After months of rumors, Dell has confirmed its intention to become a major player in the smartphone sector, announcing partnerships with China Mobile and Brazil-basedClaro, which is part of the America Movil network.
This is not a regional or emerging market strategy on the part of Dell. “We plan to announce agreements with carriers in other markets eventually,” spokesperson Matt Parretta told LinuxInsider.
Dell and its carrier partners will be marketing the Mini 3 smartphone, built on the Android platform. Specs for the device will be announced as the phone is ready to be released, Parretta said. For China, that will be as soon as the end of the month; in Brazil, Claro expects the handset to reach the market by year end.
Dell and China Mobile have been working on product development for more than a year, Parretta added.
Brazil and China First
Dell has existing agreements with other global telecom providers, including Vodafone in Europe; AT&T and Verizon in the U.S.; M1 and Starhub in Singapore; and Maxis in Malaysia.
The company has longstanding ties with both China and Brazil in other IT areas, which may account for its decision to launch the Mini 3 in these huge emerging markets. Dell was among the first mobile PC manufacturers to incorporate China Mobile’s 3G technology and services into its netbooks and has since become a top seller of netbooks in the country.
Its ties to Brazil may be even stronger: The country was home to Dell’s first offshore software development center, established in March 2001. It now employs more than 500 people and is one of only four IT centers supporting applications and infrastructure for Dell globally, Jairo Avritchir, Brazil IT site director for Dell, said at an IT event in New York this week.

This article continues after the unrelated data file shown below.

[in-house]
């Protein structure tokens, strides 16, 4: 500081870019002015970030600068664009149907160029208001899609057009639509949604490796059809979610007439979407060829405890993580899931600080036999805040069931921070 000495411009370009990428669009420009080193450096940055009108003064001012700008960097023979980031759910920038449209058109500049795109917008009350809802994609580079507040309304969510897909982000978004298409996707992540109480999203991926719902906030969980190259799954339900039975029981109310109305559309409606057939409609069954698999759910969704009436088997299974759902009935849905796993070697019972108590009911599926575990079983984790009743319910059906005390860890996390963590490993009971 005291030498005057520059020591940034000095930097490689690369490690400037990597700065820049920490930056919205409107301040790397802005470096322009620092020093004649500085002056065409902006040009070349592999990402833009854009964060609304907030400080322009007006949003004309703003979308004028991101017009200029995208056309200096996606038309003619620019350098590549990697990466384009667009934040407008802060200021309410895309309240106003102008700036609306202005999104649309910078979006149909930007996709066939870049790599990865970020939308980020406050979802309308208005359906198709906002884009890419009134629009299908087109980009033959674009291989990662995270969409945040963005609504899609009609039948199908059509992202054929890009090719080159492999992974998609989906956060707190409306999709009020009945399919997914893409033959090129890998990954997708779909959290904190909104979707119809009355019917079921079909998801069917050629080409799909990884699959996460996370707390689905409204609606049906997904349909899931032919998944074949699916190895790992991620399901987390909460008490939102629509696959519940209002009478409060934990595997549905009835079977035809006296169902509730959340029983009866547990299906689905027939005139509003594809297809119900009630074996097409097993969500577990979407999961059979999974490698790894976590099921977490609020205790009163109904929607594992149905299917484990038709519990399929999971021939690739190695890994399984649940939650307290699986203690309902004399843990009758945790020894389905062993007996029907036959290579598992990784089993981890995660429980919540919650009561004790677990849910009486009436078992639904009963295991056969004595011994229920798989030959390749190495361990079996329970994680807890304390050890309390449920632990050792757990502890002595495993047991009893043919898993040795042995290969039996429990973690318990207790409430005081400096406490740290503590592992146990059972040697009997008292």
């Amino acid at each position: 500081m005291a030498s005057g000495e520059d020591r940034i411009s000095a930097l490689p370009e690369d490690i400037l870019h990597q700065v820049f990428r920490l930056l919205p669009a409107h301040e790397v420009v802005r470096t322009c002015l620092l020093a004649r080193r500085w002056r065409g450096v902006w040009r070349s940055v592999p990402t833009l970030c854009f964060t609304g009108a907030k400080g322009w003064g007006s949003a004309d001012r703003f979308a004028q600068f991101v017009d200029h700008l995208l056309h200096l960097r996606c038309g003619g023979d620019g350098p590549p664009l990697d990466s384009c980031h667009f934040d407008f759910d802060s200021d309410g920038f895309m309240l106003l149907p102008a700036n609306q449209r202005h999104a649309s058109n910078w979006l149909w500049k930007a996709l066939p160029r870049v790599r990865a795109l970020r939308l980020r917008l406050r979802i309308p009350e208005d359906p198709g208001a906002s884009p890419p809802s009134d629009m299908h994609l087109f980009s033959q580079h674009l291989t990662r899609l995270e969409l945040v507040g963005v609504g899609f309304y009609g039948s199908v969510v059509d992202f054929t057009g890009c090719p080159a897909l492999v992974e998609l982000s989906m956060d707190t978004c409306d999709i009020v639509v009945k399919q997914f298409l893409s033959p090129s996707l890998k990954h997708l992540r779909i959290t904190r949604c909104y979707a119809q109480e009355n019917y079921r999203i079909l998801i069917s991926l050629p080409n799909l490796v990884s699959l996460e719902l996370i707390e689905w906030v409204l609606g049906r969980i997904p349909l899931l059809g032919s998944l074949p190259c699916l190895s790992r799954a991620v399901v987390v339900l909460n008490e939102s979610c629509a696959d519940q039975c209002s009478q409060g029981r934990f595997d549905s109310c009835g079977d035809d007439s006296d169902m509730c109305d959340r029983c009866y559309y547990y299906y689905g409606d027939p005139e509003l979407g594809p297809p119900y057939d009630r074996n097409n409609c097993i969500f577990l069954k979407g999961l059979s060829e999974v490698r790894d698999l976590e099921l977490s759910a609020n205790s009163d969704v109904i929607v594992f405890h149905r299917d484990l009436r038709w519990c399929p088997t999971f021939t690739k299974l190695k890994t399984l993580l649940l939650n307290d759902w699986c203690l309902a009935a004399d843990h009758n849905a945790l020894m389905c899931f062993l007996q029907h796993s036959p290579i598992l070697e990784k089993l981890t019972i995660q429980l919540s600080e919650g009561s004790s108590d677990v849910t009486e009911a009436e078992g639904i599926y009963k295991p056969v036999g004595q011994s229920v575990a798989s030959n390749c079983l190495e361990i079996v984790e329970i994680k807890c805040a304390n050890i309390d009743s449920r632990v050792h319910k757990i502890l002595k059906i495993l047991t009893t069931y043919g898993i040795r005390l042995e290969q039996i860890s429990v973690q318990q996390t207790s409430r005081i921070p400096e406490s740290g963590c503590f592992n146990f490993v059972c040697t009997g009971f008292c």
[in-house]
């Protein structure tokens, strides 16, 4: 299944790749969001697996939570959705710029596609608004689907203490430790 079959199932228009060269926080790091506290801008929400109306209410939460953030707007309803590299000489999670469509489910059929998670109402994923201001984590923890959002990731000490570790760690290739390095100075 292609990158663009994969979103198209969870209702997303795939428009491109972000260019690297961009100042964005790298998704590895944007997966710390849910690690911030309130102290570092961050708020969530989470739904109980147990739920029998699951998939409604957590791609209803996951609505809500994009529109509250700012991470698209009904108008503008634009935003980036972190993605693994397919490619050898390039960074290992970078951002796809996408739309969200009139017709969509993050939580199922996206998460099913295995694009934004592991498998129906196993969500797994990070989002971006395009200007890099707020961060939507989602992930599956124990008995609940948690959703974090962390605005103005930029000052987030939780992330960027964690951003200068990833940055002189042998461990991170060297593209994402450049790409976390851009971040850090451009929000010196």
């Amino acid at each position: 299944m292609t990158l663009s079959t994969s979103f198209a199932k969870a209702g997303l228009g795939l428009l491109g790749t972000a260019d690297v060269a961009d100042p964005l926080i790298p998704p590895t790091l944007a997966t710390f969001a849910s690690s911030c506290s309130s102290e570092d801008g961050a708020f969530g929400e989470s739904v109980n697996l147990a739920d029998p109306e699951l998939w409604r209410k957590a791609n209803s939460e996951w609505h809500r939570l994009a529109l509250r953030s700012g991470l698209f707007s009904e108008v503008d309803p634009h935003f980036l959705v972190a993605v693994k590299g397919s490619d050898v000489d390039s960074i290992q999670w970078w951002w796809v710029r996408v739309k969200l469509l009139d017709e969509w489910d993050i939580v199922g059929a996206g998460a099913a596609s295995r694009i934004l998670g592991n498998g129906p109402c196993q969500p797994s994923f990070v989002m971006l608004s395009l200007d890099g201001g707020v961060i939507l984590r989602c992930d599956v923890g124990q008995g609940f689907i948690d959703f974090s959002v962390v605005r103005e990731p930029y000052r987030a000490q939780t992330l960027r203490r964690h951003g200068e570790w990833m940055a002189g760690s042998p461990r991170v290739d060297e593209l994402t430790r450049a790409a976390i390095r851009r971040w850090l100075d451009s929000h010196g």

Since its initial release a little over a year ago, the open source Android mobile platform has gained significant traction and is poised for global growth. It could take the No. 2 spot in global marketshare by 2012, overtaking the iPhone, Gartner has predicted.
Nokia’s Symbian operating system currently owns the top spot, and it is likely to hold onto it even as Android’s marketshare grows by an expected 12.9 percent, according to the research firm.
With the number of Android-based smartphones now reaching into the high teens, Dell was smart to launch its device outside of the U.S., said In-Stat Principal Analyst Allen Nogee.
The smartphone industry is different from the PC industry in terms of price points, he told LinuxInsider. Computers, for example, are developed for every pocketbook — from no-name utilitarian boxes to high-end premium machines.
With a few exceptions, though, smartphones are priced roughly the same — which means consumer decisions in developed nations are often based on brand names, Nogee explained. “Given Dell is not household name in the U.S. for smartphones — it is a good strategy to start out in markets where … name recognition is not so important.”
In China and Brazil, Dell has a chance of becoming a first mover — or at least standing out from the Android crowd, Greg Sterling, principal of Sterling Market Intelligence, told LinuxInsider. “In the U.S., it would be just another Android phone.”
Good for iPhone
There is little doubt now that Android has become the mobile platform to watch. It threatens to crowd out Windows Mobile completely, although Sterling said he is not completely writing off that platform until he sees Windows Mobile 7, which is expected in 2010.
Increasingly, the mobile market is shaping up to be a battle between Android and the iPhone, Sterling said.
“That is good news for the iPhone,” he remarked, “because it is distinguished as a device with personality.”
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